If Christopher Hunt isn't a police officer, "he's guilty of every crime," said Edward Robertson, Hunt's attorney, as the Missouri Supreme Court heard a conviction appeal for charges of excessive force following a 2009 sting operation.
Hunt had been a deputy with the St. Charles County sheriff's department when his actions during a drug case led to conviction of assault, burglary and property damage.
Hunt aided the East Central Missouri Drug Task Force in a 2009 drug bust targeting Phil Alberternst in Montgomery County, who was wanted for making methamphetamines.
When Hunt arrived at the trailer where Alberternst was believed to be, Hunt was accused of kicking down the door, entering the trailer and striking Alberternst.
"We certainly don't say that a police officer can't be guilty of a crime," Robertson said. But "the state suggested he wasn't a police officer at all."
Following his convictions in 2012, Hunt appealed on the grounds that the state misled the jury by suggesting that Hunt may not have been acting as a police officer.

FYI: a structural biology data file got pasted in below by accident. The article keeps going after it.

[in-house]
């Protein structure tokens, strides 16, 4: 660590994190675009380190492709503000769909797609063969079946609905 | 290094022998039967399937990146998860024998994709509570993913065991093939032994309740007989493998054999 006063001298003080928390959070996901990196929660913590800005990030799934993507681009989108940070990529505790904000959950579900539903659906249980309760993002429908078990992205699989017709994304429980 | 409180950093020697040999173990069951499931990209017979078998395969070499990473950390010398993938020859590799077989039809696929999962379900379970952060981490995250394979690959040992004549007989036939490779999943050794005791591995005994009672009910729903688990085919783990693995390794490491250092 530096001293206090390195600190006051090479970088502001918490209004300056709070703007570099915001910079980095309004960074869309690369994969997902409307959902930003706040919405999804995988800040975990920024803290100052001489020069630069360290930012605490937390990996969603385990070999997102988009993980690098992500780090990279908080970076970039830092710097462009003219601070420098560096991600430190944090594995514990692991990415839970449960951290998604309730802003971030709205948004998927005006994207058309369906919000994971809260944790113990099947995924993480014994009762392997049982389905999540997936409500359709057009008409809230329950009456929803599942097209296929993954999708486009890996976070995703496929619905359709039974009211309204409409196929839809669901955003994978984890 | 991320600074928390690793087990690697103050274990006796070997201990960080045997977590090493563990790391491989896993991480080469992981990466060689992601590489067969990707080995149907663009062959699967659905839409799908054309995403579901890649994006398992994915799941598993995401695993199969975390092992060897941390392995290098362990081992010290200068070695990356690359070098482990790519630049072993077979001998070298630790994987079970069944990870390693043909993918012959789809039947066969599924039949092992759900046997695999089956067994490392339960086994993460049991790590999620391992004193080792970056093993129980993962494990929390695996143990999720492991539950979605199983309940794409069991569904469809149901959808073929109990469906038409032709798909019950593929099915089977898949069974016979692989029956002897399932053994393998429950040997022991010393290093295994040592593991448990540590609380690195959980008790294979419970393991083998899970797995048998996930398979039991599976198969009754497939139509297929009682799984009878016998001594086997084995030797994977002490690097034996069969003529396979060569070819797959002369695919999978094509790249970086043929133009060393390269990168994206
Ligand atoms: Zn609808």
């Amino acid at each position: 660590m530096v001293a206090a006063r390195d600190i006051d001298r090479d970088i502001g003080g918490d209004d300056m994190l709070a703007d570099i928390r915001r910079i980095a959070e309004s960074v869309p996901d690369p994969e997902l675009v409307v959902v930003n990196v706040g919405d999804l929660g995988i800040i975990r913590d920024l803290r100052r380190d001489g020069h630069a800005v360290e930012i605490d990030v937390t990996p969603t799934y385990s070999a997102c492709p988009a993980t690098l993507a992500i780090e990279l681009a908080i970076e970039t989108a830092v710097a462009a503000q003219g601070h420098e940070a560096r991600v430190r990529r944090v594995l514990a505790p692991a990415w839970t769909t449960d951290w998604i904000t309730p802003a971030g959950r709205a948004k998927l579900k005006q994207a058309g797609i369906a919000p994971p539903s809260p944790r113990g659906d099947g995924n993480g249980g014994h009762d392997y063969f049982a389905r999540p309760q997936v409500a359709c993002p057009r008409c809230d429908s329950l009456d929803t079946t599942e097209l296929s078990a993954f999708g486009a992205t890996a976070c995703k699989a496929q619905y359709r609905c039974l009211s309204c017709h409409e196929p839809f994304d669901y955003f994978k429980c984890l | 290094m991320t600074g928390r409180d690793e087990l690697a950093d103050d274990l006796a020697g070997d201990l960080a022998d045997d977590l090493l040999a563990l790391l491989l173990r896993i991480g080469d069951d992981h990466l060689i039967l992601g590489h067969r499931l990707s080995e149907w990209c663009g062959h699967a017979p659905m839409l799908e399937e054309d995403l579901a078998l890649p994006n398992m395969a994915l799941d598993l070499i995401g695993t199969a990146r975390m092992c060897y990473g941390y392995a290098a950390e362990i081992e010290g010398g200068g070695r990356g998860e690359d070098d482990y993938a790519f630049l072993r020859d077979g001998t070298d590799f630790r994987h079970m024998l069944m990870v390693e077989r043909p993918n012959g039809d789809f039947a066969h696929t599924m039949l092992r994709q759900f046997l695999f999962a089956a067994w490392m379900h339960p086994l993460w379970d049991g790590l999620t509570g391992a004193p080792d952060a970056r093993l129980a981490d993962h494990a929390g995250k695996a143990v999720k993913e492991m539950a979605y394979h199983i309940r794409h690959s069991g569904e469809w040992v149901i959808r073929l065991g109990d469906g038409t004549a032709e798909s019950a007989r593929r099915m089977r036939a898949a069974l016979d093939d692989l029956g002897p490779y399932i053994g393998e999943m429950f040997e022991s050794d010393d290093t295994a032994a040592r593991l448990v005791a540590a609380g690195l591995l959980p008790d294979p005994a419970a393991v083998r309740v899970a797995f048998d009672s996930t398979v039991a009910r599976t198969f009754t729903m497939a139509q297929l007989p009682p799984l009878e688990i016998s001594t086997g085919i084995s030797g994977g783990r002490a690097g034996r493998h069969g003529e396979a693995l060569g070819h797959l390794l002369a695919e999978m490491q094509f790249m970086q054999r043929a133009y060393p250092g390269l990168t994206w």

"It's a little bit like the ebola virus," Robertson said. "It spreads throughout a case like this."
Judge Richard Teitelman said that by asking "if he's a police officer," the state "inject[ed] reasonable doubt" into the jury.
State attorney Shaun Mackelprang said that Hunt's status as a police officer was never a question.
The judges also questioned whether there was evidence proving that Hunt had intended to assault Alberternst, and whether a search warrant should have been issued for Hunt to enter the trailer.
Robertson said it would have taken too long to get a search warrant and get back to the trailer, which was located "in the boondocks."
Robertson asked the court to reverse the burglary and property damage convictions and to retry Hunt for assault.
Robertson, a former member of the state Supreme Court, said there are no clear standards for cases in which a police officer is charged with committing a crime in the process of pursuing police work.